|Image 1 (uci.edu): There are billions of clocks in our world, but the most important one of all, our biological clock has gained scientific attention only over the past couple of years - a momentous mistake, as scientists are starting to realize.|
Before we get lost in all the complicated details, yet again, let's start out right away by shedding some light (pun intended) at the most obvious, easiest to understand and to a great degree tweakable control parameter of our circadian rhythm: Light!
Sunlight! What do you know about it? And how does it control your circadian rhythm?
|Image 2: Sir Isaac Newton used a prism to make the frequency spectrum (for us, the frequency determines the color of the light) visible|
- intensity, which would be the number of the photons per time unit that's hitting a certain area of retina and
- frequency, which denotes the energetic load each of this photons is carrying (frequency = speed of light / wavelength)
What does blue light say? It says: "Get up, it's a new day!"
|Image 3: Melatonin (blue) is produced in the pineal gland (purple) in the absence of light stimuli (Soc for End. 2011)|
Only over the course of the past two to three decades, however, are we finally beginning to understand that the handy 24/7 availability of "light" at any desired intensity, along with the oftentimes unnoticeable otherness of this light with respect to its spectral composition (see figure 1) may constitute one of the most underrated health risks we are facing in our 24/7 convenience society: Light pollution.
The sentence "most polluting are the lamps with a strong blue emission, like Metal Halide and white LEDs" from one of the most recent reviews of the literature on "light pollution" does already tell you something about where we are heading, here. With the impeding disappearance Thomas Edison's good old light bulbs, the 'fire from the ancestral cave', as I would like to phrase it for all paleo lovers out there, is about to be extinguished ... isn't it interesting, by the way, that the discontinuation of the production of classic light bulbs is vindicated by environmental concerns ... but before I am losing sight of the topic at hand, let's rather take a look on how much worse those "modern" lighting systems actually are and what alternatives we have, if we don't want to return into our fire-lit or pitch dark (man-)caves certain people nobody would even know if it were not for the 100% non-paleolithic 24/7 "enlightening" invention of the Internet as yet another one cave... ah, pardon "one size", of course, fits it all solutions the lights from our computer screens are transmitting right into our brains.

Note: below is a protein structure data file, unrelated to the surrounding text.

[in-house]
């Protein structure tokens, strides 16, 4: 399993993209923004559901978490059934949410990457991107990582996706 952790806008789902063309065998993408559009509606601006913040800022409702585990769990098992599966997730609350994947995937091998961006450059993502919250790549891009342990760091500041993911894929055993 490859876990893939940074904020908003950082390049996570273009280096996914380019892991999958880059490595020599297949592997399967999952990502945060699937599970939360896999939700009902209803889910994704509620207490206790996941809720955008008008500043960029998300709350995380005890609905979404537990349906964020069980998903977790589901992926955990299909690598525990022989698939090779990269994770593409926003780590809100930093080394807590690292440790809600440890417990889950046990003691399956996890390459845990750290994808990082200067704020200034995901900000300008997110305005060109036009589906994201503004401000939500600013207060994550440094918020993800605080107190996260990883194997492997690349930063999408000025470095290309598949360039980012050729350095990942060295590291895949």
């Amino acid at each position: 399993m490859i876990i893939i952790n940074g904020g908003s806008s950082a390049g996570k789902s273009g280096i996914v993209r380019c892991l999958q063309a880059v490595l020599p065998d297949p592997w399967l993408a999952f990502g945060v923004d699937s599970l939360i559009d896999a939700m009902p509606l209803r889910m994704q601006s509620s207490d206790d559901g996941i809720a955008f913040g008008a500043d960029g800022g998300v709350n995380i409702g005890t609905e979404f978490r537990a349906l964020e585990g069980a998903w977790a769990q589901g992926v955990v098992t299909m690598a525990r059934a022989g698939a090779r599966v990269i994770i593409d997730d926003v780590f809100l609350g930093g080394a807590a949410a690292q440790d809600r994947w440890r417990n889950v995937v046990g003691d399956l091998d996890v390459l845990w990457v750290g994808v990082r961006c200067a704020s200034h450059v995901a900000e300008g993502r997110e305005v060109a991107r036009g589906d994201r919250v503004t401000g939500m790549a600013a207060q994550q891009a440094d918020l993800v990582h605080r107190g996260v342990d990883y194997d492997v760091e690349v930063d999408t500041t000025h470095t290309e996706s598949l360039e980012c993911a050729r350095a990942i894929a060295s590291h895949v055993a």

|Figure 2: At least for city lights and the like, the energy efficient yellowish sodium vapor lamps could provide some relieve of the nightly "light stress" we are exposed to (data based on Falchi. 2011)|
A call for action: Reduction, revision, regulation?
- take account of existing nighttime lighting habits in order to minimize the impact on human activities
- allow easy identiﬁcation of non-compliant light sources and
- allow easy measurement in the ﬁeld, when needed
- establish a "protected range" within the 440-540nm range of the spectrum that corresponds to the maximum sensitivity of the scotopic vision and will thus have the greatest effect on the natural nocturnal melatonin production
- limit direct light exposure of the eyes by no not allowing luminaries to send any light directly at and above the horizontal
- avoid over lighting, shut off lights when the area is not in use and restrict growth of the total installed ﬂux
In case you agree with my personal assessment, though, and believe that relying on governmental regulation usually produces more problems than it solves, you will be happy to hear that the use of the previously mentioned blindfolds, dark curtains and even the use of blue blocking glasses, as suggested by Dom Leste in response to my recent post on the "1lbs Fat Loss Bonus of 40 Minutes of Additional Sleep", can provide the much needed relief from the melatonin suppressing effect of constant "blue-light" exposure (Sasseville. 2006).
Technologically advanced approaches to nutural circadian rythmicity
|Image 3: F.Lux is probably the most popular program to adapt your screen brightness and hue to the time of the day, but there are alternatives and mobile solutions of which Lux, for example, looks pretty neat.|
So do those programs work? Or do they at least make sense?